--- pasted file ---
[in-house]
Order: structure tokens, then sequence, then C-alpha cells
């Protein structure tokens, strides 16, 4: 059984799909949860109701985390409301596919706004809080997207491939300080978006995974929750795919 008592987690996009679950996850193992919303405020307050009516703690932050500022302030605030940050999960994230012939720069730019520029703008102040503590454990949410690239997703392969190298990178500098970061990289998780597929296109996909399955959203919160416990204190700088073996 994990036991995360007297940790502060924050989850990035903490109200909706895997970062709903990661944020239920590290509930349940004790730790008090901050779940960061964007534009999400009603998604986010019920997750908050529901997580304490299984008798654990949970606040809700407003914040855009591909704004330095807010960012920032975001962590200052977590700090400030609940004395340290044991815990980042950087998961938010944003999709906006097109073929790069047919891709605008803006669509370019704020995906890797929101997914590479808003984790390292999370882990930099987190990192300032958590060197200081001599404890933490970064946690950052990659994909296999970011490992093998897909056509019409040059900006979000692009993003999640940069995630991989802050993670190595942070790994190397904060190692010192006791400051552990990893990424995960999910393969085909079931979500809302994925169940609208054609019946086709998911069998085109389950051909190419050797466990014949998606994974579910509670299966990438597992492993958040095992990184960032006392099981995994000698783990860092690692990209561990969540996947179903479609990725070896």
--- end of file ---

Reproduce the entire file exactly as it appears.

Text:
[in-house]
Order: structure tokens, then sequence, then C-alpha cells
């Protein structure tokens, strides 16, 4: 059984799909949860109701985390409301596919706004809080997207491939300080978006995974929750795919 008592987690996009679950996850193992919303405020307050009516703690932050500022302030605030940050999960994230012939720069730019520029703008102040503590454990949410690239997703392969190298990178500098970061990289998780597929296109996909399955959203919160416990204190700088073996 994990036991995360007297940790502060924050989850990035903490109200909706895997970062709903990661944020239920590290509930349940004790730790008090901050779940960061964007534009999400009603998604986010019920997750908050529901997580304490299984008798654990949970606040809700407003914040855009591909704004330095807010960012920032975001962590200052977590700090400030609940004395340290044991815990980042950087998961938010944003999709906006097109073929790069047919891709605008803006669509370019704020995906890797929101997914590479808003984790390292999370882990930099987190990192300032958590060197200081001599404890933490970064946690950052990659994909296999970011490992093998897909056509019409040059900006979000692009993003999640940069995630991989802050993670190595942070790994190397904060190692010192006791400051552990990893990424995960999910393969085909079931979500809302994925169940609208054609019946086709998911069998085109389950051909190419050797466990014949998606994974579910509670299966990438597992492993958040095992990184960032006392099981995994000698783990860092690692990209561990969540996947179903479609990725070896």